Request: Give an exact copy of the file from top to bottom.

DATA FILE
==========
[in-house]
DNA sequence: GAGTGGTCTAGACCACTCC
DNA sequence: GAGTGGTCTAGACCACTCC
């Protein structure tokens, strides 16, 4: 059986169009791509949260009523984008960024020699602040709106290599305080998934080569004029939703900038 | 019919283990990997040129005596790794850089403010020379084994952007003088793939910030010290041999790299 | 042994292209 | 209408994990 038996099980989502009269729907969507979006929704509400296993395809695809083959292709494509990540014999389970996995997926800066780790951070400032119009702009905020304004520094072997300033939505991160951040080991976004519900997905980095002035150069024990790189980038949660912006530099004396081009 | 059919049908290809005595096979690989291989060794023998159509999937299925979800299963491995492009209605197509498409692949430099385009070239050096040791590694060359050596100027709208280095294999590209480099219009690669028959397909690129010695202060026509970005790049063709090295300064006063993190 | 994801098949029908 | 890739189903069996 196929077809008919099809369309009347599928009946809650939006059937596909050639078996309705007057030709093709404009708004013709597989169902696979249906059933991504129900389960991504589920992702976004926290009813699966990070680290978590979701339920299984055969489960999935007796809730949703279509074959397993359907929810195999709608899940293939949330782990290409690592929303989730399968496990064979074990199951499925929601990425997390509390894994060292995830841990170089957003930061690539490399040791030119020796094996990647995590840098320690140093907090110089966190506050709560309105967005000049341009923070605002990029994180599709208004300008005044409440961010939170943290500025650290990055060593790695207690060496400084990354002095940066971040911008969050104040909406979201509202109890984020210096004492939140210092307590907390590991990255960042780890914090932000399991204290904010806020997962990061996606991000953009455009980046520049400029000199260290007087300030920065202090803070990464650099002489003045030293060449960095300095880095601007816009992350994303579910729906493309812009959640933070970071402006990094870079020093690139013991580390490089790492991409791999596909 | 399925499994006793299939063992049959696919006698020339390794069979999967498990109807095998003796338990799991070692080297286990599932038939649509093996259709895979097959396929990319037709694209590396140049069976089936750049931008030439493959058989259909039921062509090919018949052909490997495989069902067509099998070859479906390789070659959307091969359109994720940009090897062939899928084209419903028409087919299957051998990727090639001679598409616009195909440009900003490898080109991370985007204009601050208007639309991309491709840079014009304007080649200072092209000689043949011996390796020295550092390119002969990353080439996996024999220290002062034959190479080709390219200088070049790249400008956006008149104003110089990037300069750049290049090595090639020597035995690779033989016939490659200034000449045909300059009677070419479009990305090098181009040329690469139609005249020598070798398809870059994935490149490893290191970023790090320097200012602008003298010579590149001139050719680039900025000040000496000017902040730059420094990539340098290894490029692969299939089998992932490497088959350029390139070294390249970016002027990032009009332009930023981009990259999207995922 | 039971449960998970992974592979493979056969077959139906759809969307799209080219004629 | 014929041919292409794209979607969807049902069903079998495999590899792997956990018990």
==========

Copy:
[in-house]
DNA sequence: GAGTGGTCTAGACCACTCC
DNA sequence: GAGTGGTCTAGACCACTCC
């Protein structure tokens, strides 16, 4: 059986169009791509949260009523984008960024020699602040709106290599305080998934080569004029939703900038 | 019919283990990997040129005596790794850089403010020379084994952007003088793939910030010290041999790299 | 042994292209 | 209408994990 038996099980989502009269729907969507979006929704509400296993395809695809083959292709494509990540014999389970996995997926800066780790951070400032119009702009905020304004520094072997300033939505991160951040080991976004519900997905980095002035150069024990790189980038949660912006530099004396081009 | 059919049908290809005595096979690989291989060794023998159509999937299925979800299963491995492009209605197509498409692949430099385009070239050096040791590694060359050596100027709208280095294999590209480099219009690669028959397909690129010695202060026509970005790049063709090295300064006063993190 | 994801098949029908 | 890739189903069996 196929077809008919099809369309009347599928009946809650939006059937596909050639078996309705007057030709093709404009708004013709597989169902696979249906059933991504129900389960991504589920992702976004926290009813699966990070680290978590979701339920299984055969489960999935007796809730949703279509074959397993359907929810195999709608899940293939949330782990290409690592929303989730399968496990064979074990199951499925929601990425997390509390894994060292995830841990170089957003930061690539490399040791030119020796094996990647995590840098320690140093907090110089966190506050709560309105967005000049341009923070605002990029994180599709208004300008005044409440961010939170943290500025650290990055060593790695207690060496400084990354002095940066971040911008969050104040909406979201509202109890984020210096004492939140210092307590907390590991990255960042780890914090932000399991204290904010806020997962990061996606991000953009455009980046520049400029000199260290007087300030920065202090803070990464650099002489003045030293060449960095300095880095601007816009992350994303579910729906493309812009959640933070970071402006990094870079020093690139013991580390490089790492991409791999596909 | 399925499994006793299939063992049959696919006698020339390794069979999967498990109807095998003796338990799991070692080297286990599932038939649509093996259709895979097959396929990319037709694209590396140049069976089936750049931008030439493959058989259909039921062509090919018949052909490997495989069902067509099998070859479906390789070659959307091969359109994720940009090897062939899928084209419903028409087919299957051998990727090639001679598409616009195909440009900003490898080109991370985007204009601050208007639309991309491709840079014009304007080649200072092209000689043949011996390796020295550092390119002969990353080439996996024999220290002062034959190479080709390219200088070049790249400008956006008149104003110089990037300069750049290049090595090639020597035995690779033989016939490659200034000449045909300059009677070419479009990305090098181009040329690469139609005249020598070798398809870059994935490149490893290191970023790090320097200012602008003298010579590149001139050719680039900025000040000496000017902040730059420094990539340098290894490029692969299939089998992932490497088959350029390139070294390249970016002027990032009009332009930023981009990259999207995922 | 039971449960998970992974592979493979056969077959139906759809969307799209080219004629 | 014929041919292409794209979607969807049902069903079998495999590899792997956990018990």